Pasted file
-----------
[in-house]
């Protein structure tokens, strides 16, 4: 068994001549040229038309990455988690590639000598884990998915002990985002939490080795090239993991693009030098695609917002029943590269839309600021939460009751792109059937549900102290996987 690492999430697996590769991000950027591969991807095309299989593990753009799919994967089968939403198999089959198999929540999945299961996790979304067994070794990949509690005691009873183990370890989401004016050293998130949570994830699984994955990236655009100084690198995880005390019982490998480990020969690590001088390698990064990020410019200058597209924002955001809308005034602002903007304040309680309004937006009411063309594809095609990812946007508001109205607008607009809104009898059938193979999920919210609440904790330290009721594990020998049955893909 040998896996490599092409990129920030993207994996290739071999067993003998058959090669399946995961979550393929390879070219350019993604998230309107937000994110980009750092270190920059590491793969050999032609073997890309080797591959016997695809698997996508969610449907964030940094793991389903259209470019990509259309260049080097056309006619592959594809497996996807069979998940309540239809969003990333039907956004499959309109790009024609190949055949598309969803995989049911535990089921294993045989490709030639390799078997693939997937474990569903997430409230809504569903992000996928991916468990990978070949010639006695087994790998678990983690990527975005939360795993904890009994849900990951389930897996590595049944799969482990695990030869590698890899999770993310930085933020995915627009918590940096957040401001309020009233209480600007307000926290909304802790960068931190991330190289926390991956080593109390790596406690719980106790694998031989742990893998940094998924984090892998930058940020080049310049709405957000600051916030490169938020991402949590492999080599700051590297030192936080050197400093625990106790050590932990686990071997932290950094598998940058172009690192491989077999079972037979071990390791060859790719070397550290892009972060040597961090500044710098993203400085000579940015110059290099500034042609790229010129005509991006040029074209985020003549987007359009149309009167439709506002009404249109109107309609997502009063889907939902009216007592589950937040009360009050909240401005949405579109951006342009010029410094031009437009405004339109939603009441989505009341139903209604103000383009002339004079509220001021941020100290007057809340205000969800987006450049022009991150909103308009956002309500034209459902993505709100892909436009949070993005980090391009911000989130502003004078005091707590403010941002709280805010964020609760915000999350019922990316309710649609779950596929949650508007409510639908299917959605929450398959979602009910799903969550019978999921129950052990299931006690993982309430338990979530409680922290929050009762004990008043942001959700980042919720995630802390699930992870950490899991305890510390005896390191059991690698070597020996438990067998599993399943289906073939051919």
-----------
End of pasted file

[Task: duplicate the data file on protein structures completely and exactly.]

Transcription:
[in-house]
């Protein structure tokens, strides 16, 4: 068994001549040229038309990455988690590639000598884990998915002990985002939490080795090239993991693009030098695609917002029943590269839309600021939460009751792109059937549900102290996987 690492999430697996590769991000950027591969991807095309299989593990753009799919994967089968939403198999089959198999929540999945299961996790979304067994070794990949509690005691009873183990370890989401004016050293998130949570994830699984994955990236655009100084690198995880005390019982490998480990020969690590001088390698990064990020410019200058597209924002955001809308005034602002903007304040309680309004937006009411063309594809095609990812946007508001109205607008607009809104009898059938193979999920919210609440904790330290009721594990020998049955893909 040998896996490599092409990129920030993207994996290739071999067993003998058959090669399946995961979550393929390879070219350019993604998230309107937000994110980009750092270190920059590491793969050999032609073997890309080797591959016997695809698997996508969610449907964030940094793991389903259209470019990509259309260049080097056309006619592959594809497996996807069979998940309540239809969003990333039907956004499959309109790009024609190949055949598309969803995989049911535990089921294993045989490709030639390799078997693939997937474990569903997430409230809504569903992000996928991916468990990978070949010639006695087994790998678990983690990527975005939360795993904890009994849900990951389930897996590595049944799969482990695990030869590698890899999770993310930085933020995915627009918590940096957040401001309020009233209480600007307000926290909304802790960068931190991330190289926390991956080593109390790596406690719980106790694998031989742990893998940094998924984090892998930058940020080049310049709405957000600051916030490169938020991402949590492999080599700051590297030192936080050197400093625990106790050590932990686990071997932290950094598998940058172009690192491989077999079972037979071990390791060859790719070397550290892009972060040597961090500044710098993203400085000579940015110059290099500034042609790229010129005509991006040029074209985020003549987007359009149309009167439709506002009404249109109107309609997502009063889907939902009216007592589950937040009360009050909240401005949405579109951006342009010029410094031009437009405004339109939603009441989505009341139903209604103000383009002339004079509220001021941020100290007057809340205000969800987006450049022009991150909103308009956002309500034209459902993505709100892909436009949070993005980090391009911000989130502003004078005091707590403010941002709280805010964020609760915000999350019922990316309710649609779950596929949650508007409510639908299917959605929450398959979602009910799903969550019978999921129950052990299931006690993982309430338990979530409680922290929050009762004990008043942001959700980042919720995630802390699930992870950490899991305890510390005896390191059991690698070597020996438990067998599993399943289906073939051919």